What I believe writing instruction is in a digital world.
March 15, 2018
My belief about writing is that it is one of the skills that students learn in school and never stop developing throughout their life, academics and careers. With that said, being a good writer can get you far in life and without that literacy skill one is bound to struggle. Unlike many math skills that people create memes about, writing is useful to everyday life from writing a post in only 145 characters on Twitter to applying for a job. People in today’s society employ their writing skills for a variety of different purposes. In some cases, this makes writing one of the most important skills we can teach to students, which is possibly why so many teachers struggle with this. According to a recent Pew Internet and American Life survey, “88% of parents with a high school degree or less say that writing is more important in today’s world, compared with 80% of parents with at least some college experience”.
As an elementary school teacher, I struggle with writing instruction and engaging my students in the writing process. My students are barely learning to read and when I start to ask for independent writing, panic sets in. Because reading and writing are so interconnected, students who are good readers have an easier time than those who are struggling to read. Let’s face it, there are plenty of first graders who aren’t all the way ready to make that leap which leads to frustrations for the teacher and the student.
Writing instruction is hard and I would expect that it always has been, I make this assumption because writing instruction has not evolved at the pace as society has. Traditionally, teachers model exemplary writing for our students with which makes the bar hard to meet for many students. Today, common core state standards focus around three genres; narratives, informative and argumentative. I do believe these genres are important but I do believe the elements of these genres can be explored through digital media.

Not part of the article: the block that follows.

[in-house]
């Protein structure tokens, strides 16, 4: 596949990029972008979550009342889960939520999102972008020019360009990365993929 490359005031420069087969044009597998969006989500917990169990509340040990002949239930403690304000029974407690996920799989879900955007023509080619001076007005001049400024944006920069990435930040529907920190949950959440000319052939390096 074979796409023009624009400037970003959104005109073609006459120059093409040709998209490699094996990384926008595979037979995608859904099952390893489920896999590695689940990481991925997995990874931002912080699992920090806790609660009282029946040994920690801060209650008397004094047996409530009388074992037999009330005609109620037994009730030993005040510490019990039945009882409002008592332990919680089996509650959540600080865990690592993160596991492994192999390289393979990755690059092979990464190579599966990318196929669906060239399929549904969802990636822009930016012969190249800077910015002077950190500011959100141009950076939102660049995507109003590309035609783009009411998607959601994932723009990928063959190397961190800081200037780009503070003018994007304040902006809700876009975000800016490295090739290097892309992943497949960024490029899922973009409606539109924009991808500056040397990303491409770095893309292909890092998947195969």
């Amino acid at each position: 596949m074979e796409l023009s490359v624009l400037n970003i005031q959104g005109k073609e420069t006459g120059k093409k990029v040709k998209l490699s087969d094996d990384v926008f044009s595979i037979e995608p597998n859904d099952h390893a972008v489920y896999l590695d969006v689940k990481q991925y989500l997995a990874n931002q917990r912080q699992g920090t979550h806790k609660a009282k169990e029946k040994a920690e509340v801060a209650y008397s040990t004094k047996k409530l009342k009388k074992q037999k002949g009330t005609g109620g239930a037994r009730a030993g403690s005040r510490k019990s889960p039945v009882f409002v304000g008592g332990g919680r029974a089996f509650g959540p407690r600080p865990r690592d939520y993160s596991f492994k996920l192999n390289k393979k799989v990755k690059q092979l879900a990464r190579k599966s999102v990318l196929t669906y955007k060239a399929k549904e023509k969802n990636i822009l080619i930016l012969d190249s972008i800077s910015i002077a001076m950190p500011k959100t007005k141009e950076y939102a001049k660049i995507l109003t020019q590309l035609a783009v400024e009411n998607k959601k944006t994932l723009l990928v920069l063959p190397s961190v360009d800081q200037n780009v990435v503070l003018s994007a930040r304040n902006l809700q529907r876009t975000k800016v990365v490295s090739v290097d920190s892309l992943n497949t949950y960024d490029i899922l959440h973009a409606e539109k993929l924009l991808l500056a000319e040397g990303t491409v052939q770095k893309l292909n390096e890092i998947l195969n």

As a teacher who recently graduated college in the last five years, I have a problem with the perspective that teachers are “digital immigrants” and our students are “digital natives”. Personally, I have had access to a computer since I was in Elementary school and although I am not a “digital native” I have been present through the evolution of technology which doesn’t exactly make me an “immigrant” either. The point that I am trying to make is that not all teachers are resistant to the media literacy movement. I believe that this lens of instruction opens doors in the classroom to better meet the needs of your students. Additionally, I believe that the elements of digital writing; website design, audio, presentations and video are just as important as the traditional elements. In some cases, one might say they are more beneficial in today’s society. With that said I believe it is the job of teachers to facilitate this kind of learning and enter the classroom without any assumptions about what technology skills students have. Not every student is going to have the same experiences and knowledge base. The only way to meet the digital literacy instructional needs of your classroom is to conduct a needs assessment of your classes experiences and skills when it comes to technology. The teacher will not always be the expert when it comes to the latest digital fad or platform but a teacher who wants their students to be successful academically and in life will continue to learn and create an environment for learning that values the expertise of the students in regard to technology. The writing process should be collaborative between student-student, teacher-student, student-web/online platforms. If you are a teacher who is ready to dive into digital writing instruction I have included a link that has great ideas for crafting digital writing pieces. Check it out!